Shopping for beauty supplies is fun and all, but why drop upwards of $100 on fancy-schmancy skin care when you can find what you’re looking for in your kitchen pantry?

Our latest DIY skin care investigation dives into one of our favorite cooking ingredients: olive oil.

Some claim that olive oil can effectively erase acne. If putting oil on your face feels counterintuitive, we wondered the same thing. Will slathering oil on pimples make them go away — or will it create actual pizza face? Let’s find out.

Aside from potentially getting rid of acne, olive oil may have a few other benefits.

  • It’s hydrating and can soothe dry, irritated skin.
  • By keeping cells hydrated, skin can look plumper (think the opposite of saggy).
  • It may act as an antioxidant and help prevent UVB-induced skin damage and skin cancer.
  • It’s a natural anti-inflammatory that can help heal wounds, such as acne scars.

Allegedly, using olive oil on your skin goes hand in hand with oil cleansing, a popular skin care method that is supposed to help get rid of acne.

Oil cleansing is what it sounds like: Users massage an oil or oil-based cleanser onto skin to dissolve the pore-clogging oils (aka sebum) already present.

Since acne is often caused by excess sebum and pores clogged with dead skin cells, using oil against oil can help lift the gunk up and away.

Oil cleansing is also a good way to ensure that you aren’t stripping your skin of all oil. If that happens, your skin goes into overdrive and produces too much oil, which can cause acne. You want to find a happy medium.

If you want to try using olive oil on your acne, it’s pretty easy to do. You can try the below routine each night before bed. Expect to wait a few days before noticing results.

  • Pour about 1/2 teaspoon of oil into your hand and apply it all over your face, gently massaging it into your skin for a few minutes.
  • Allow the oil to sit on your face for about a minute.
  • Dip a washcloth into warm (not hot) water.
  • Apply the washcloth to your face and hold it there for about 15 seconds so it starts breaking down the oil.
  • Gently wipe the oil off your face, being careful not to pull.
  • Repeat until all the oil is wiped off.
  • Follow up with a gentle cleanser if you’d like.

Unfortunately, there’s some research out there that shows that olive oil may not be the inexpensive miracle acne solution you’ve been looking for. While it may have its advantages, there are plenty of negative side effects to consider as well.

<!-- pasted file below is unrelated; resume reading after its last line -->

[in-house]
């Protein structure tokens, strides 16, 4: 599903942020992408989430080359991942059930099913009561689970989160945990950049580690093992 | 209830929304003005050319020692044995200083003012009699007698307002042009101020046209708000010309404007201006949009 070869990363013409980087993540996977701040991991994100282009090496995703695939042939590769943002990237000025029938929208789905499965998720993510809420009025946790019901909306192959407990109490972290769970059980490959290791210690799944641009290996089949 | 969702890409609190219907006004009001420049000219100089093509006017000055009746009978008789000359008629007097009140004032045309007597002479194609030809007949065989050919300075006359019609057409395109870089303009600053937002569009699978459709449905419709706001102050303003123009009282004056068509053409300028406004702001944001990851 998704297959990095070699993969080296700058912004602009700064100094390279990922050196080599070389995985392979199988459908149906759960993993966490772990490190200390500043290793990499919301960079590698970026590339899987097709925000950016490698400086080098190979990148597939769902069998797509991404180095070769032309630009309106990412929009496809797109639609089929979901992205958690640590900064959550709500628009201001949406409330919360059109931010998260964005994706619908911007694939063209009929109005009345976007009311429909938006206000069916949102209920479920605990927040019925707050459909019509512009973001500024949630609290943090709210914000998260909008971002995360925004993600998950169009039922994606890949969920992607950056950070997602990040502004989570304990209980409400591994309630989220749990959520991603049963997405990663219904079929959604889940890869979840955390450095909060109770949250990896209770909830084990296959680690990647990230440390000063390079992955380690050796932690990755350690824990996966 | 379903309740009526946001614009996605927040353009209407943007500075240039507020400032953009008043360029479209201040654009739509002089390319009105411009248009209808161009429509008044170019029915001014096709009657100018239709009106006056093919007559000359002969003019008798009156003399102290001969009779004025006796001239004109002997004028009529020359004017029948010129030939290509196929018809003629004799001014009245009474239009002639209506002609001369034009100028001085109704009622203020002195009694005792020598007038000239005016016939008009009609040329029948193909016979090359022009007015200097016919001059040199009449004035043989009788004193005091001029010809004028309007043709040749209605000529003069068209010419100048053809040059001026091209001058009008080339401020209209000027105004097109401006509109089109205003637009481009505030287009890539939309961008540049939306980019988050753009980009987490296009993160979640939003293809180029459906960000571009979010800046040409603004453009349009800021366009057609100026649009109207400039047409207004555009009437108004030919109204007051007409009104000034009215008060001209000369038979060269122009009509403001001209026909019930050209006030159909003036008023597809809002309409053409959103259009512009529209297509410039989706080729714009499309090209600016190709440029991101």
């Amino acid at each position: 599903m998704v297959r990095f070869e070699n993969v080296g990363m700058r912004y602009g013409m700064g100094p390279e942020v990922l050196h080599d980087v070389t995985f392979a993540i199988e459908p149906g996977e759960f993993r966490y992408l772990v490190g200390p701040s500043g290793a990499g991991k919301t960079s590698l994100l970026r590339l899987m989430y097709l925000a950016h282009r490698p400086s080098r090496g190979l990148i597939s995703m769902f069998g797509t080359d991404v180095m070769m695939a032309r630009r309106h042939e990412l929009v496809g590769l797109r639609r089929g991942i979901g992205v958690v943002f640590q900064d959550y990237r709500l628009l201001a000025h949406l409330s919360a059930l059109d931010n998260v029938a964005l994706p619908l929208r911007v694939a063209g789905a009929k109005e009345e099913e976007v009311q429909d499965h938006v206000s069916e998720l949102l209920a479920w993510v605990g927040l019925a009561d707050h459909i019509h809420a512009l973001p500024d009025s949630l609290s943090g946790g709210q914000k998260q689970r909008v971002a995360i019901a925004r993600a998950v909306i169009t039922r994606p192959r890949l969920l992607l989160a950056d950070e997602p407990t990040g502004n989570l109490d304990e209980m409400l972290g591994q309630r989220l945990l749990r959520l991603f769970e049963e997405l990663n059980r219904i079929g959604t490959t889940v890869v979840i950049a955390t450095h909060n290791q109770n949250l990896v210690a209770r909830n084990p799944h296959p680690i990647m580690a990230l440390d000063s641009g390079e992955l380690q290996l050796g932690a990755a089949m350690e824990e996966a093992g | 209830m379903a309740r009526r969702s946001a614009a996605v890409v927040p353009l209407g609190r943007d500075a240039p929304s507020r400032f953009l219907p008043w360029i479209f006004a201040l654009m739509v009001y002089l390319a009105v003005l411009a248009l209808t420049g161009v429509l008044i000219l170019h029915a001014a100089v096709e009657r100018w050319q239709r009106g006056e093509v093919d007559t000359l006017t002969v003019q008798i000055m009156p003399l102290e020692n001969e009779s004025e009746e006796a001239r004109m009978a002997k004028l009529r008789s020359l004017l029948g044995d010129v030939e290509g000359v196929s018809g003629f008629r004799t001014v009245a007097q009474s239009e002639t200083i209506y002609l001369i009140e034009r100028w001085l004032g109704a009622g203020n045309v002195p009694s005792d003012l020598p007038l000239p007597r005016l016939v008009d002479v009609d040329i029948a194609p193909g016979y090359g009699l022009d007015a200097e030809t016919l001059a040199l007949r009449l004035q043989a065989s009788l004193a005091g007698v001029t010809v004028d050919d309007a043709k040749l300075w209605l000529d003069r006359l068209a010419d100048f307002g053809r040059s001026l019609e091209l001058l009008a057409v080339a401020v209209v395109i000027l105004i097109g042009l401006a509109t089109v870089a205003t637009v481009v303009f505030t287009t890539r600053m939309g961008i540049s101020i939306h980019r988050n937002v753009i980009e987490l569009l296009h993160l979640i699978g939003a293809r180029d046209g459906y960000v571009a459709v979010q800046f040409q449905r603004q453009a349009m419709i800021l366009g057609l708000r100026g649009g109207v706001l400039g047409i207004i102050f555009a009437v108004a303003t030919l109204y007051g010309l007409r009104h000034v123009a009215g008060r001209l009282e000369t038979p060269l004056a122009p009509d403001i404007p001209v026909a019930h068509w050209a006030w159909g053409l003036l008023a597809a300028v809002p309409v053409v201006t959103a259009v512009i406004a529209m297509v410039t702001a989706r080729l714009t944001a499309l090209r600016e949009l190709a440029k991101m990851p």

Olive oil might actually cause acne

One older study in animals found that an ingredient in olive oil called oleic acid can act as a comedogenic, which means that it can block pores and cause blackheads. This is, obviously, the opposite of what you want.

Other research from 1993 found that olive oil has been shown to boost the activity of acne-causing bacteria by helping the bacteria to attach themselves to the skin follicles.

It may irritate or even cause eczema

A small study found that using olive oil on your skin may cause significant damage to the skin barrier, and may promote the development of atopic dermatitis, also known as eczema. It can also exacerbate existing eczema. If you have very sensitive skin, you may want to skip the olive oil.

It might dry out your skin

Olive oil is said to be intensely hydrating, but for some people, it may be the opposite.

Recent research has found that aside from being comedogenic, the high amount of oleic acid in olive oil can weaken the skin’s barrier and make skin drier. Another small study found that oleic acid may cause water loss.

All things considered, olive oil may not be the best pantry staple to incorporate into your skin care routine.

Olive oil contains too much oleic acid to be super effective in managing acne, and the negative side effects don’t seem worth it.

Research has found that oils with low oleic acid and high linoleic acid are the most effective at hydrating and protecting skin, as well as reducing skin irritation and inflammation.

Natural oils that may be a better choice for your skin include sunflower seed oil, argan oil, avocado oil, coconut oil, jojoba oil, rosehip oil, and soybean oil.

Olive oil is said to have anti-inflammatory properties and some believe it may banish acne, hydrate skin, and protect from future damage.

It can be used as part of an oil cleansing method, which means you rub oil into your skin in order to unclog pores and remove excess sebum.

Unfortunately, research has found that olive oil may not be the best skin care option due to its high levels of oleic acid. Olive oil may break down the skin barrier, irritating sensitive skin, causing dryness, and increasing acne-causing bacteria.